Language… has created the word ‘loneliness’ to express the pain of being alone. And it has created the word ‘solitude’ to express the glory of being alone. I don’t mean ‘alone’ in the sense of missing someone or something but in being fine where you’re at.  Paul Tillich

Take every opportunity you can to be alone. There’s a tendency to label people as antisocial if they want solitude. If you have the opportunity to be with friends or alone for the night, then choose being alone for once. This time isn’t meant for you to watch television and eat potato chips.

Find a way to duck out from your family football game on television or a social event. Too much to do? How about shutting off your cell phone for a moment and disconnecting. Get away from the group texts or a social site if you’re on it. Unless you’re sharing important information there shouldn’t be the need to respond right away.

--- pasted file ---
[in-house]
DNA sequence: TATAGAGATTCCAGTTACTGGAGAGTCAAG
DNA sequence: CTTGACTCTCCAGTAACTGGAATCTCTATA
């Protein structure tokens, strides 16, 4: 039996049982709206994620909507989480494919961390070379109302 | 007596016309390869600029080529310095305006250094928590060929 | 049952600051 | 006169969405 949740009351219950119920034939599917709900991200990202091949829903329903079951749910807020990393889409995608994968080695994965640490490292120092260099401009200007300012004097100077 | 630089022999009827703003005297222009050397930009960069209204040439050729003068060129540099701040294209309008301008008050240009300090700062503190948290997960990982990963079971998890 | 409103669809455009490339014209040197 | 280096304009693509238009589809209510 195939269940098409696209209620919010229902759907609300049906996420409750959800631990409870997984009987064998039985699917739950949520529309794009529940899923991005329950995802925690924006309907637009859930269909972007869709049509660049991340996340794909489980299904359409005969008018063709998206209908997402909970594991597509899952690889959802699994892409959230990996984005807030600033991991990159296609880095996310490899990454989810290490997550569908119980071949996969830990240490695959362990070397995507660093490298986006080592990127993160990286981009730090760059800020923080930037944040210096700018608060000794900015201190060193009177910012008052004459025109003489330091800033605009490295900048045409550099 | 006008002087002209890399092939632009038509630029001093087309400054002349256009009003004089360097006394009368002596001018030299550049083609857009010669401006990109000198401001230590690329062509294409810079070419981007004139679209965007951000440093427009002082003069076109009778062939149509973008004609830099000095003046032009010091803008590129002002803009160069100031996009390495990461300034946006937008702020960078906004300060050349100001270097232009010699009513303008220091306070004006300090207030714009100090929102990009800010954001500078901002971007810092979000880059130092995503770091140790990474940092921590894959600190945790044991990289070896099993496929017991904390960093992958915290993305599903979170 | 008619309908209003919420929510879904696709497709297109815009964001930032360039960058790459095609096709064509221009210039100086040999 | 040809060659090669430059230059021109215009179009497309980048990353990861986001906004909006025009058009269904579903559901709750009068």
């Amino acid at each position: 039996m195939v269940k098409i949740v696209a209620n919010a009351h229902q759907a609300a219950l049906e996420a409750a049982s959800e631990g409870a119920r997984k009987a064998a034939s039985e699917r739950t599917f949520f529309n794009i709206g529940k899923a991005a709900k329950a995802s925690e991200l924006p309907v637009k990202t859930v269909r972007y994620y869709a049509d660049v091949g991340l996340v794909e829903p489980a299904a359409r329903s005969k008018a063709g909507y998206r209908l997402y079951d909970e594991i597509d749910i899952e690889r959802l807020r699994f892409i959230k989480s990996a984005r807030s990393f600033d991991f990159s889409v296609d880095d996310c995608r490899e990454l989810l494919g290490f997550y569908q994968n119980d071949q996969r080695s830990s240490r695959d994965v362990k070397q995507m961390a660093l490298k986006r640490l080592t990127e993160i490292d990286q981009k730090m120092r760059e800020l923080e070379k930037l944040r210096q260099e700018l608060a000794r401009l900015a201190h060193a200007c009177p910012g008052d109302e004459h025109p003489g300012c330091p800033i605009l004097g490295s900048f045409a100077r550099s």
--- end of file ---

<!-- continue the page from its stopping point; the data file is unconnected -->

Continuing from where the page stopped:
I spent a lot of time training and running along Duncannon Beach. Once in a while I was asked if I’d stop into a pub for a drink but my reply was no if I had training to do. I had things to accomplish and as much as I’d like a good cider or dark beer, it was more important for me to physically push myself. Training alone first and festivities after. The goal was never interrupted.

Be productive

Journal, go for a walk in the woods, have dialogue with yourself. Write down the things that you can improve in your life; your constitution, discipline, sense of humor, knowledge of various things, reconnect with someone you lost, etc. Look at ways you can improve this part of your personality. Go for a long walk and observe the things around you. Listen to the water flowing; can you find the source of the sound? Look for tracks of a small animal or where other people may have walked; can you locate their direction of travel?